One of the largest ammunition manufacturers in Europe, Nexter Systems, is optimistic about the Indian market
Dilip Kumar Mekala
Rome/Versailles/Brussels/Lisbon: Nexter Systems has built a huge empire for its ammunition business. With the acquisition of Simmel Difesa (Italy) and Mecar (Belgium) from Chemring Group in April 2014, Nexter can now claim to be one of the biggest ammunition manufacturers in Europe, practically with the complete catalogue of munitions. Be it small calibre, medium or large; field artillery or tank ammunition; land, air or naval systems; they got it all. According to the company, this acquisition means not only accelerated development of new products and expansion of the customer base, but also an important step by the group in the momentum of European consolidation.
The Ammunition Business Group (ABG) comprises three complementary companies - Nexter Munitions, Simmer Difesa, Mecar - each focused primarily on their core business, but also clearly benefiting from synergies generated by their being part of the Nexter Group. “The good thing with Nexter ammunition companies is that they have very little overlap. We add to each other’s strengths,” an executive from ABG said. The most impressive thing about the Ammunition Business Group is that as a whole, they could design, develop and manufacture any munition according to a customer need, all within their facilities. Only few minor parts are sourced through their sub-contractors.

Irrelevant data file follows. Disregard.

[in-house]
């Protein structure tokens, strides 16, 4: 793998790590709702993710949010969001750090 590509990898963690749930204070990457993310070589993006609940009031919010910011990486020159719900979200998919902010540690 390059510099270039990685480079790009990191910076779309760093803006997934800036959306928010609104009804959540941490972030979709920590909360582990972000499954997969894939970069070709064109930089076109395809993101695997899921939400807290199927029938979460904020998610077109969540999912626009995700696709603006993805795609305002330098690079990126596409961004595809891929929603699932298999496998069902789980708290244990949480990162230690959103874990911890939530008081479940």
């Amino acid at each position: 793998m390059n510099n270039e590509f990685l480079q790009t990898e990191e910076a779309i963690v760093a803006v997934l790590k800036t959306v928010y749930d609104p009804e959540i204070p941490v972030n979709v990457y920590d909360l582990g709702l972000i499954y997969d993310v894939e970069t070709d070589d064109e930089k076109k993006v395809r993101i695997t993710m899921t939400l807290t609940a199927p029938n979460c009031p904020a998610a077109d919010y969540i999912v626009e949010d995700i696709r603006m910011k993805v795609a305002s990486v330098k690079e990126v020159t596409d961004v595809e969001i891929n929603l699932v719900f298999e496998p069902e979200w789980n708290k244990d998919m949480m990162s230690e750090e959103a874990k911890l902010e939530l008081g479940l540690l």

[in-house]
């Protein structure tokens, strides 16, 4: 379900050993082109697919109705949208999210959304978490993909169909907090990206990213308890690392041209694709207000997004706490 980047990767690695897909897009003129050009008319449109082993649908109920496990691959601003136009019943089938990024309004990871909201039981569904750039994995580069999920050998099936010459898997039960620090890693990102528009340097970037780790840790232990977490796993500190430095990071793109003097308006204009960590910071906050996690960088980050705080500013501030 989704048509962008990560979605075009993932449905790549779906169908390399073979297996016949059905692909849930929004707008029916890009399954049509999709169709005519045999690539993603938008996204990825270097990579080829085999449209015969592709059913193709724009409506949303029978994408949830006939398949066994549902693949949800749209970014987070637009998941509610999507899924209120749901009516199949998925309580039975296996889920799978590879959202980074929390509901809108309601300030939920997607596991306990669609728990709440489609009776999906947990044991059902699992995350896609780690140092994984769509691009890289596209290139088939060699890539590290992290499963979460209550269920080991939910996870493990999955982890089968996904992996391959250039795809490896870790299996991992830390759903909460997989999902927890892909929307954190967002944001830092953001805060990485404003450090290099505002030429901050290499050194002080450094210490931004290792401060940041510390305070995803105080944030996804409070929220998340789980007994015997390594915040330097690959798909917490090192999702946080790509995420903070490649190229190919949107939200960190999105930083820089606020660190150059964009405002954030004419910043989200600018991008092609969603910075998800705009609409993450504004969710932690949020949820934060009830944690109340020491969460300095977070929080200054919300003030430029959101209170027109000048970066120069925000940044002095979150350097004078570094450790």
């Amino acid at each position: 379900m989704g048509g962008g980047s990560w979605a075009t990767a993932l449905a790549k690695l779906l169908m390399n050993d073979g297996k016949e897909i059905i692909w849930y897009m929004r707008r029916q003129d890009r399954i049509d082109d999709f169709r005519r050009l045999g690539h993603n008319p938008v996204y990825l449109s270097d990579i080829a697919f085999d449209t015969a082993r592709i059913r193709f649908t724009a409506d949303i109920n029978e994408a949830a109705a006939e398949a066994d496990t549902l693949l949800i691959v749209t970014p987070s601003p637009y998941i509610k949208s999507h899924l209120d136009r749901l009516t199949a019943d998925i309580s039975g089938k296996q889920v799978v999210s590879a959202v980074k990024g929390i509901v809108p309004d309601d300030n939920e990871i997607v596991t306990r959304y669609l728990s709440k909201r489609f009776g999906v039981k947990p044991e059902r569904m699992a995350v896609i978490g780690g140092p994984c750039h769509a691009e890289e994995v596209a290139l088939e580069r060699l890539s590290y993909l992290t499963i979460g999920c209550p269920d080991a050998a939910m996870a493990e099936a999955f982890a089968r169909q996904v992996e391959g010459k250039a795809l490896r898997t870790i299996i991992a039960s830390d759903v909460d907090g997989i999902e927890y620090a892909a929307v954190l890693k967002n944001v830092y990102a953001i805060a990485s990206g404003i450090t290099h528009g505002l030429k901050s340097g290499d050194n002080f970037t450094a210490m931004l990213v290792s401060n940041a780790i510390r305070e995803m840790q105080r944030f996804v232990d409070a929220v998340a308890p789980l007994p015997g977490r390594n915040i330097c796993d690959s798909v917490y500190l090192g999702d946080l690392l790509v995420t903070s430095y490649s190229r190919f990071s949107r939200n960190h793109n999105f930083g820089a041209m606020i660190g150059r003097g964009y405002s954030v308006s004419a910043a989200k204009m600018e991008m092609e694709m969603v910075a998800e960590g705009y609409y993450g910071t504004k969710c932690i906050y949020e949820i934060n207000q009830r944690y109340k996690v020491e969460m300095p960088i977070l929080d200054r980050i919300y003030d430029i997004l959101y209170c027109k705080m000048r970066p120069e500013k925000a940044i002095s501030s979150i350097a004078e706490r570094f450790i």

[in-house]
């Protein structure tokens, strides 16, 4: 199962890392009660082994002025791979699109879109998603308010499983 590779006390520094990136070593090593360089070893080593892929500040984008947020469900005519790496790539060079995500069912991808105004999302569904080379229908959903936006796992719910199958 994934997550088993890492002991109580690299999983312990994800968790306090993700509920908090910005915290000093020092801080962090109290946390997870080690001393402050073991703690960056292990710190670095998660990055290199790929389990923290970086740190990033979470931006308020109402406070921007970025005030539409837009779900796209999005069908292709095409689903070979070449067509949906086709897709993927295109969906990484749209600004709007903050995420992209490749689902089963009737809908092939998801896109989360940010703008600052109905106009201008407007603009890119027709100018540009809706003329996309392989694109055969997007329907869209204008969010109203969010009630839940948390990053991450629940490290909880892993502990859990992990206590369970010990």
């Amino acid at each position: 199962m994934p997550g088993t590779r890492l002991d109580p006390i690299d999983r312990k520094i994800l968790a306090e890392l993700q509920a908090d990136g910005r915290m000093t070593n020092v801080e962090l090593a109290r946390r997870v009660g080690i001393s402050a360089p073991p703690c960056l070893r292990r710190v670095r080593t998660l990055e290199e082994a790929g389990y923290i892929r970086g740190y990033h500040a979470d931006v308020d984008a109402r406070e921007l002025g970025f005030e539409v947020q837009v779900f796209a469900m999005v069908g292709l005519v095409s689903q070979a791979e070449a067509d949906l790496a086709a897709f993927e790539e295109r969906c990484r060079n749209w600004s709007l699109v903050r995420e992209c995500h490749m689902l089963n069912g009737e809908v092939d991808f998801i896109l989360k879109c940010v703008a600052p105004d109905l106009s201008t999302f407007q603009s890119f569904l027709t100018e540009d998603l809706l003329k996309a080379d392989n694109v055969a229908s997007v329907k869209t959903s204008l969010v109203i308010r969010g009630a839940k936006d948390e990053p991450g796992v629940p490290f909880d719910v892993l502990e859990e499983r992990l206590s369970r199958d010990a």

FORCE was the only Indian magazine invited to visit some of the production facilities of the Group in Italy, France and Belgium and later for the firing trials for some of its precision munitions in a test range at Portugal in mid-December 2015.
India is a promising market for future orders of the company. “We are investing a lot of time and money for the programmes in the Indian market,” Mohamed Ben-Ahmed, commercial and marketing director, Nexter Ammunition Group, told FORCE. Emphasising on the scope of the Indian market for the company, he said that there are several programmes that are under consideration by the defence ministry, and once they fructify, the company could potentially bag millions of Euros worth orders which would pave the way for long-term ammunition supply for the Indian Army and Indian Navy.
Colleferro, Italy: The first stop during the media tour was to the production facilities of Simmel Difesa in Colleferro, a small village in the south of Rome. Set up in 1912 originally to make gunpowder and explosives, this plant had seen a very high production during World War I and the colonial era. The plant also worked at full steam during World War II before being almost completely destroyed by Allied air raids in 1943. After it was reconstructed, the company slowly gained expertise in medium calibre munitions, bomb fuses, propelling powder, rockets and missile war heads.
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